Max can interface with other applications via ReWire. Max can act as either a ReWire host or a ReWire client. Max can be a client to an open host application just by choosing "ad_rewire" as the MSP audio driver in the DSP Status window. Alternatively, you can use Max as the host (mixer) application by including the rewire~ object in your program.
This patch shows a simple way to control the balance between two sounds, and also illustrates the relationship between a) mixing two sounds to one location and b) panning one sound to two locations.
The left part of this example shows the use of the random object to make arbitrary note choices. Every time random receives a bang in its inlet, it sends out a randomly chosen number from 0 to one less than its argument. In this case it chooses one of 61 possible key numbers, sending out a number from 0 to 60. We then use a + object to offset that value by 36 semitones, transposing up three octaves to the range 36 to 96––cello low C to flute high C.
This patch shows examples of linear mapping and linear interpolation, using the lmap abstraction described in the “Linear mapping equation” example. One could substitute the built-in Max object scale in place of lmap with the same results.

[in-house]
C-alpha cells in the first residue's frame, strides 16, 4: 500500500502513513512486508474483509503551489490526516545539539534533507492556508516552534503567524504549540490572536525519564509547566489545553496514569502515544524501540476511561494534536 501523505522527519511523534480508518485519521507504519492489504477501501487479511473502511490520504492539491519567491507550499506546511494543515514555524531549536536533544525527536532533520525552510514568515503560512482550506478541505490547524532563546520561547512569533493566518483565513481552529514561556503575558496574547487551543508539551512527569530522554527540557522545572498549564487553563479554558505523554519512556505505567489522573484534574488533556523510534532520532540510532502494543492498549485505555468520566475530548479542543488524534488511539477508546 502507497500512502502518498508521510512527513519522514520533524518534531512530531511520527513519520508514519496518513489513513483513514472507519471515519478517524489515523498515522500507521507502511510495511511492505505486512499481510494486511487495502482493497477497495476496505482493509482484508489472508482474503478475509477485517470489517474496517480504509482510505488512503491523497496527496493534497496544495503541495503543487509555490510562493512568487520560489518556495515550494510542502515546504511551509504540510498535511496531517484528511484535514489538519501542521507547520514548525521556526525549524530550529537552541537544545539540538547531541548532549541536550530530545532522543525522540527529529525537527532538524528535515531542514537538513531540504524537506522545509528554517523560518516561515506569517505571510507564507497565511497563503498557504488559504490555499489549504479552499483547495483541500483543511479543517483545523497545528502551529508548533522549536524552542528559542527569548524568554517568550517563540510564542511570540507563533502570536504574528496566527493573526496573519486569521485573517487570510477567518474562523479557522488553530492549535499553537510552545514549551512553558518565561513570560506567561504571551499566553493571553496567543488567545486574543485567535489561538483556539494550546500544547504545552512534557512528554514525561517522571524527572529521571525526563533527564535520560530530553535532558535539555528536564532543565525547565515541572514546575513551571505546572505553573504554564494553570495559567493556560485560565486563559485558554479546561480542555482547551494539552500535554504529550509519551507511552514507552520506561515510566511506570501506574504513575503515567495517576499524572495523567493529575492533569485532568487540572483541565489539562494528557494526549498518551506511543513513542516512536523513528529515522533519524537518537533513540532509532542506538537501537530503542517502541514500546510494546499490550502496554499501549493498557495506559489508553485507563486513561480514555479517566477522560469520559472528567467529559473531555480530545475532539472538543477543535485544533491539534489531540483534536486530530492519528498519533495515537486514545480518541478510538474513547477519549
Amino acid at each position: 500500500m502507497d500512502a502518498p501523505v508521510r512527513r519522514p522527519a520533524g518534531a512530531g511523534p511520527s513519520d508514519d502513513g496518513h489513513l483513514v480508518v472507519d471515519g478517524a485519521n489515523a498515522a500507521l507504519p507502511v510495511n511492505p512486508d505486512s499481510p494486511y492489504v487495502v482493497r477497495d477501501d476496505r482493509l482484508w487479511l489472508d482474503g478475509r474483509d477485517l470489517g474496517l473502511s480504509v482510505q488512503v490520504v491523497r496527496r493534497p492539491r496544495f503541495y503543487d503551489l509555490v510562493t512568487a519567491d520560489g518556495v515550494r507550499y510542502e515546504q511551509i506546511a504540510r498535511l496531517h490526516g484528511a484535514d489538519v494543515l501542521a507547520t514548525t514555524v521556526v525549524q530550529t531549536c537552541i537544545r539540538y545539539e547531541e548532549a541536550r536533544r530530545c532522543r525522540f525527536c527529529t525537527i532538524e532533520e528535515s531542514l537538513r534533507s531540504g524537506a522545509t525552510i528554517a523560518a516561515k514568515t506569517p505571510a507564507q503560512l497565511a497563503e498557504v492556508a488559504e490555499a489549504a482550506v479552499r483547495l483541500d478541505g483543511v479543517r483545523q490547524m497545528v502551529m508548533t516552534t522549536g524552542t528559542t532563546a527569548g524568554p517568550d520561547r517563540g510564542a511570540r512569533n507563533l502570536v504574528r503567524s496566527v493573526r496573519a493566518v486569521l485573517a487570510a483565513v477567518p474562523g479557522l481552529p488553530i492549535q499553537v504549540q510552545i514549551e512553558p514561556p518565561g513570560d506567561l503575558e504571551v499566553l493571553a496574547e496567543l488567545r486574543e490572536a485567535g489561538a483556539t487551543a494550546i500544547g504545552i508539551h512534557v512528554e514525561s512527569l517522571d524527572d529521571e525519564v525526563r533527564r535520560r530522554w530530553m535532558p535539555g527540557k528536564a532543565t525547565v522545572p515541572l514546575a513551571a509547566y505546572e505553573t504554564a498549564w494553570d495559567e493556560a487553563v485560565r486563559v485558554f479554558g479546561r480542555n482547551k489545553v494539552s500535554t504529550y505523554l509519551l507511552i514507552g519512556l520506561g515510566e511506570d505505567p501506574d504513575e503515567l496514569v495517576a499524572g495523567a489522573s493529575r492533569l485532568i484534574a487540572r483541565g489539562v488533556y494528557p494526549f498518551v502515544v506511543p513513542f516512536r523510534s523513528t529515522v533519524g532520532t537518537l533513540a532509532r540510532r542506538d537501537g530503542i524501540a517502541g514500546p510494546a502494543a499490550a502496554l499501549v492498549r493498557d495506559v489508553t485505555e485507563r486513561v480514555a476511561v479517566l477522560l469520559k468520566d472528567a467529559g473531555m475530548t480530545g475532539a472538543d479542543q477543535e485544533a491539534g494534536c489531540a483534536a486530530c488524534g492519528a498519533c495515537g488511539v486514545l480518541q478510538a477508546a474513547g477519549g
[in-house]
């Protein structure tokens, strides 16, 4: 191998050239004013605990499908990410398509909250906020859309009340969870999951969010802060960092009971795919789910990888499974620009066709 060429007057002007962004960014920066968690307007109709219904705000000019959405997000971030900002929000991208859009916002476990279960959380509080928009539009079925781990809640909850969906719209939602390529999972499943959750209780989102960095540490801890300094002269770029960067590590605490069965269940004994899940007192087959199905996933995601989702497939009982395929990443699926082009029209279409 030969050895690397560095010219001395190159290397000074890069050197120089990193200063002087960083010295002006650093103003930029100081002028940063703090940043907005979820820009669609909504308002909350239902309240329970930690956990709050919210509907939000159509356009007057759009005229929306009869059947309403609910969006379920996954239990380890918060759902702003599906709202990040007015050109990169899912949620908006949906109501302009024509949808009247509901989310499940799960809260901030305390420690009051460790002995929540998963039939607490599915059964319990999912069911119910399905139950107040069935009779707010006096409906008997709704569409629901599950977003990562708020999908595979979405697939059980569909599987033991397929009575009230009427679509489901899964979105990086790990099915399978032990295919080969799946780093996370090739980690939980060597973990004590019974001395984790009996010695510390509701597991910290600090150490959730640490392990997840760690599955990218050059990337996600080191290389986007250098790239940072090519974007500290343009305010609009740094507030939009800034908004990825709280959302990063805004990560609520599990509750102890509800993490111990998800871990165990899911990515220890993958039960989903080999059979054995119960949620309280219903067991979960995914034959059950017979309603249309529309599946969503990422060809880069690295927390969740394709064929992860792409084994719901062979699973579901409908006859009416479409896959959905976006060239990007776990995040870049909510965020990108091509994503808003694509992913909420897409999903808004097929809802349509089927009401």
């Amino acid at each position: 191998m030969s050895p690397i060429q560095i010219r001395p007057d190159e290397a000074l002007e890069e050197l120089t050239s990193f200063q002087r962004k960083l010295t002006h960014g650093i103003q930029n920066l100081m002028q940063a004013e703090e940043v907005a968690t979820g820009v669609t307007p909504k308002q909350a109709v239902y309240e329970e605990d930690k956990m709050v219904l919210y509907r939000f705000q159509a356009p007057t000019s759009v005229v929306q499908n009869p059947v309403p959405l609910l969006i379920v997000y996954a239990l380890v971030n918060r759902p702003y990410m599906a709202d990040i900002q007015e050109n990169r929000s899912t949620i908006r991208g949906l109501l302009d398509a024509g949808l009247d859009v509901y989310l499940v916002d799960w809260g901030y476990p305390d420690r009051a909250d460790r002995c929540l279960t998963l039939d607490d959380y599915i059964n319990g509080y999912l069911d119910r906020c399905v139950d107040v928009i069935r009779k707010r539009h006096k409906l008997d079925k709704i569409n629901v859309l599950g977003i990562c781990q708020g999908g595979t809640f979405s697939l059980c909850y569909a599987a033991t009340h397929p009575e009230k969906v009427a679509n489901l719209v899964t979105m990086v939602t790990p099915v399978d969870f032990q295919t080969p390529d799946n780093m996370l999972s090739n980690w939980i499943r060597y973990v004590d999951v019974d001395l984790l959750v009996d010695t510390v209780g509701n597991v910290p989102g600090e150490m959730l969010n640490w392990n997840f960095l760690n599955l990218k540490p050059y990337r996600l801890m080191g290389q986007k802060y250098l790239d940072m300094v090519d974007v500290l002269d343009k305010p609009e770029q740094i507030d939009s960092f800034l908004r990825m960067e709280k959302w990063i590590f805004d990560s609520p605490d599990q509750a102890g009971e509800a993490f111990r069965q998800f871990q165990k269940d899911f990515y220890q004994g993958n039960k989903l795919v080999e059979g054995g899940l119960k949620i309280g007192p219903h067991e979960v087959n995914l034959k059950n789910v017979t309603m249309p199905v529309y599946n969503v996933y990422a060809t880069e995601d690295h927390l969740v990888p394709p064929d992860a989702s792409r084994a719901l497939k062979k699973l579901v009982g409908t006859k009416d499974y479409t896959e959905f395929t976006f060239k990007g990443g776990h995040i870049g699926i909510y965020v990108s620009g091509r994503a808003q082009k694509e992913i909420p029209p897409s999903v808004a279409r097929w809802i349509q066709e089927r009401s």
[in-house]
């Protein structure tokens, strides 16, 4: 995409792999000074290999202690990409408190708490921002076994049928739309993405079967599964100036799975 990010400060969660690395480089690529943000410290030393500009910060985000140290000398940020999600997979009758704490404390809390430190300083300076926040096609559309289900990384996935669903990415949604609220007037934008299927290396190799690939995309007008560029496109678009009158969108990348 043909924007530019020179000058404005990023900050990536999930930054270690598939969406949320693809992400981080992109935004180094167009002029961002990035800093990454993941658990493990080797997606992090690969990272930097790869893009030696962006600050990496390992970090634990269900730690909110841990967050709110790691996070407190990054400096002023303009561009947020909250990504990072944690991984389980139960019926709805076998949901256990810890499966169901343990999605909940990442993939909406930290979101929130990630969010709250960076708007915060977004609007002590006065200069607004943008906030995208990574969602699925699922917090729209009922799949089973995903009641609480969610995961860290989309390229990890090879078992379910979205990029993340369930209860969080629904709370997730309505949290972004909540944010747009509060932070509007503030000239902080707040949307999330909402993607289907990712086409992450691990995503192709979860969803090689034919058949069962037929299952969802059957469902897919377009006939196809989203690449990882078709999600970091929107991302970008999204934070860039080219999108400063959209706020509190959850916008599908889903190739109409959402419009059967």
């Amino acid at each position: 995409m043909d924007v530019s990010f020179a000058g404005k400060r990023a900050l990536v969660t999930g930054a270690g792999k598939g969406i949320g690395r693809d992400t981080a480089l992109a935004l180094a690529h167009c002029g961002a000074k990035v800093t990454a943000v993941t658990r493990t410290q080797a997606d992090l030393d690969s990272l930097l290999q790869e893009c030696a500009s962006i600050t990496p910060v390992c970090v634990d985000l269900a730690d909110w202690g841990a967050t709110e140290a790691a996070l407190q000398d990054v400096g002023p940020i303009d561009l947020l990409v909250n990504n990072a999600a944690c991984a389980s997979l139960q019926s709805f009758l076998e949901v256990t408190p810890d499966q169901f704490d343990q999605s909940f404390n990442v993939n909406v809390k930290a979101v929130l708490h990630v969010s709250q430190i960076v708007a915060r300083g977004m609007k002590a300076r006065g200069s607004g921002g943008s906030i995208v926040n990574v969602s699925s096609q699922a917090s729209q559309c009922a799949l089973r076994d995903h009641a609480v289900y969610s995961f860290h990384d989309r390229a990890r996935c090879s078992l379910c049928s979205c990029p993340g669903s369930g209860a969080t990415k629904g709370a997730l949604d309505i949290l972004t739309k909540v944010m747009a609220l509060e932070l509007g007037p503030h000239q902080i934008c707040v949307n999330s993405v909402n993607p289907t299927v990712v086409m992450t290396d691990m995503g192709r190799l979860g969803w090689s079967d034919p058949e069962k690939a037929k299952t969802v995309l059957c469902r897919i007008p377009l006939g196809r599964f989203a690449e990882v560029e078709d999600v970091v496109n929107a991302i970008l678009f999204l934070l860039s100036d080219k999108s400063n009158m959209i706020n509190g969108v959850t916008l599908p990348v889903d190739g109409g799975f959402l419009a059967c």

This shows a simple way to play a QuickTime movie using Jitter. When the jit.qt.movie object receives a read message, it opens a dialog box allowing you to select a movie file. As soon as you select a movie and click OK, jit.qt.movie begins to retrieve frames of video from that file and place them in memory, at the frames-per-second rate specified in the movie file itself.
There are many objects available for delaying events (i.e., for scheduling events to happen at a specific future moment). For timing and scheduling events, the most common object is the metro object (send bang periodically at a specified time interval), which can be used to trigger events, start/stop entire processes, or trigger a counter to step through a table or a coll or any sort of sequence of things.
Here are three ways of generating MIDI notes. Admittedly they don't result in very interesting music, but they show ways how numbers can be converted for usage as pitch information.
The metro (metronome) object is the most obvious way to trigger repeated events in Max. Repetition is, of course, a key component of most music (and most time-based art in general), and the metro object encapsulates the whole low-level process of a) cause something to happen, b) schedule the same thing to happen at some future time and repeat the process. The only thing it needs to "know" is what time interval to use for its repetitions.
One of the most intriguing features of the transport object is that there can be multiple independent transports in action at the same time. If a transport object has not had its name attribute set, it refers to the one global transport. However, you can create an independent transport by giving the transport object a name (i.e., by setting its name attribute to some name of your choice).
The timepoint object sends out a bang when the transport reaches a specified time position. This can be useful for causing something to happen—or for starting an entire process—at a particular instant during the transport's progress. A timepoint might, for example, even trigger a new time position value to be sent to the transport object itself, thus causing the transport to leap to a different time.